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One Dead, One Critical After Aurora Highlands House Fire

House fire in Aurora Highlands (photo via ACFD)

One person is dead and another is in critical condition after a fire in an Arlington home that had “hoarding conditions” inside, according to firefighters.

The fire was reported at a home on the 2600 block of S. Grant Street, in the Aurora Highlands neighborhood near Crystal City, around 9 p.m. Sunday.

“Units are dealing with hoarding conditions,” an Arlington County Fire Department spokesperson said as firefighting operations were still underway.

One person was brought out of the home, treated by medics and transported to Virginia Hospital Center. A second person was located in the home and later pronounced dead.

Update at 2:30 p.m. — Arlington County has released the following press release about the investigation into the house fire.

One person is dead and another critically injured after a house fire last night at 2623 S. Grant St.

Arlington County Fire Department (ACFD) crews arrived on the scene shortly before 9 p.m. to find dark smoke coming from all levels of the single-family home and flames on the first floor.

After neighbors reported that the two residents of the home were unaccounted for, crews had difficulty entering through the front door because of hazardous hoarding conditions inside.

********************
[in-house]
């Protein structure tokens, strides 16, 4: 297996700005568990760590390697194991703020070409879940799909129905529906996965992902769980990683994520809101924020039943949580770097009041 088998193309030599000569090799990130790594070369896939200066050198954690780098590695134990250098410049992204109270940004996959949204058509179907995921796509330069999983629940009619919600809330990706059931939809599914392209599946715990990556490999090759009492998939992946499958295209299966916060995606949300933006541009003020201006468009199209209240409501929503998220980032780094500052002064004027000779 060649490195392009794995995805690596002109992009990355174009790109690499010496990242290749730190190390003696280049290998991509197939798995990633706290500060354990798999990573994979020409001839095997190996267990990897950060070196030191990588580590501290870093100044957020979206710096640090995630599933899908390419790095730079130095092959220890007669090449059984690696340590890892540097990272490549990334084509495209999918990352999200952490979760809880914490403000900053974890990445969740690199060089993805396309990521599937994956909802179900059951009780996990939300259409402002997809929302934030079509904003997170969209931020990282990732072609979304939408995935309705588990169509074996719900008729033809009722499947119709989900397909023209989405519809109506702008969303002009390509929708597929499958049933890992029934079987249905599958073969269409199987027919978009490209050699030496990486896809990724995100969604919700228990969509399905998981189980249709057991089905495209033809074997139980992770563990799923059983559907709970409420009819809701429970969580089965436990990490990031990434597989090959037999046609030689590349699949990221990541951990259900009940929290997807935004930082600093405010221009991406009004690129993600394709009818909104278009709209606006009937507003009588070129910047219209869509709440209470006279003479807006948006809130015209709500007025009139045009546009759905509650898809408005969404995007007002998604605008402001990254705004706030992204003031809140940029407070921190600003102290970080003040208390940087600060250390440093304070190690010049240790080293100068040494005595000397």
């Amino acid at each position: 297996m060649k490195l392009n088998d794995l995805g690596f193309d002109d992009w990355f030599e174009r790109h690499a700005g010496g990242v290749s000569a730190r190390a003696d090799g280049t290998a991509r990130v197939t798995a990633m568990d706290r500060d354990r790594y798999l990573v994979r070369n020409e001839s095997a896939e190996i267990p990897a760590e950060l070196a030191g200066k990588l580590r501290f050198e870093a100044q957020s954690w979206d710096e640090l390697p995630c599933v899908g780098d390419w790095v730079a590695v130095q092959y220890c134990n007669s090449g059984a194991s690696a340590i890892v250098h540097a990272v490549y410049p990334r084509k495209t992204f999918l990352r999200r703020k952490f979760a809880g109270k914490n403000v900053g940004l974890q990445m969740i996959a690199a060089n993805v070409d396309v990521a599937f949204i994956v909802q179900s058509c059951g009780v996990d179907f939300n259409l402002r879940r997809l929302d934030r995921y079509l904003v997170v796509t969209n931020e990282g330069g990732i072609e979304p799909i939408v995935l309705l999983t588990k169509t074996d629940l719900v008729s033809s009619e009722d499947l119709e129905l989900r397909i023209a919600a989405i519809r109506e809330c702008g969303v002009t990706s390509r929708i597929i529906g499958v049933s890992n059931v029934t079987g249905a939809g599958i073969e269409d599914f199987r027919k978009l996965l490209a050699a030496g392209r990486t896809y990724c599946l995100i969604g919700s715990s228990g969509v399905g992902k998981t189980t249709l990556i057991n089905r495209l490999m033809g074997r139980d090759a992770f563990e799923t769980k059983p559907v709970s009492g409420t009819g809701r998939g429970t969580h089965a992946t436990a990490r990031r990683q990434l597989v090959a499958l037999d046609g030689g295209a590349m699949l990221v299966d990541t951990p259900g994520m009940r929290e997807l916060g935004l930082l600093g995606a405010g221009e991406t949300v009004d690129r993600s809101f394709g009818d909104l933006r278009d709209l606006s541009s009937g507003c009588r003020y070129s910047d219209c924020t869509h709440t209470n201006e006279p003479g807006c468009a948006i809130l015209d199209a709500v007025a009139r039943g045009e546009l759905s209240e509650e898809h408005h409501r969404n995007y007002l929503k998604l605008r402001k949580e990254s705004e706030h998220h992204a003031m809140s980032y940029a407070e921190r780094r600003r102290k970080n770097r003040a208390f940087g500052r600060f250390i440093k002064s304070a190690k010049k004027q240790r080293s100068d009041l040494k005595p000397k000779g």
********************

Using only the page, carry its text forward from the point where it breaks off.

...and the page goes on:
Widespread clutter in the home not only delayed search, rescue and suppression efforts but was also found later to be a factor in spreading the flames.

Both victims were ultimately located on the first floor and removed from the home. The fire was brought under control in about 20 minutes.

An adult male was pronounced dead at the scene and an adult female was transported to the Virginia Hospital Center in critical condition with life-threatening injuries.

Some 60 firefighters responded to the blaze, including personnel from Alexandria Fire Department, Joint Base Myer-Henderson Hall Fire Emergency Services and the Metropolitan Washington Airports Authority Fire and Rescue.

ACFD fire marshals are investigating the origin and cause of the blaze and have been unable to confirm the presence of any working smoke alarms in the home.

Smoke alarms provide vital early warnings, increasing time for escape and the chances of surviving a fire.

ACFD urges you to:

  • Install smoke alarms on every floor and in every bedroom of a home
  • Test alarms every month by pushing the test button
  • Change the batteries in alarms twice a year, at the beginning and end of daylight savings time
  • Replace all alarms every 10 years or according to the manufacturer’s instructions
  • Contact ACFD for assistance testing your smoke alarms or to request a free smoke alarm installation
  • Ensure every person in your home knows and practices a home escape plan: pay special attention to those needing help evacuating; have two ways out of every room; get low; close doors behind you; go to a family meeting place; and once outside, stay outside
  • Get help for hoarding situations: Arlington County has a Hoarding Task Force to assist in eliminating the hazards that stem from hoarding and to protect the community at large

The time to take steps to make a home safer is right now.

Photo via ACFD

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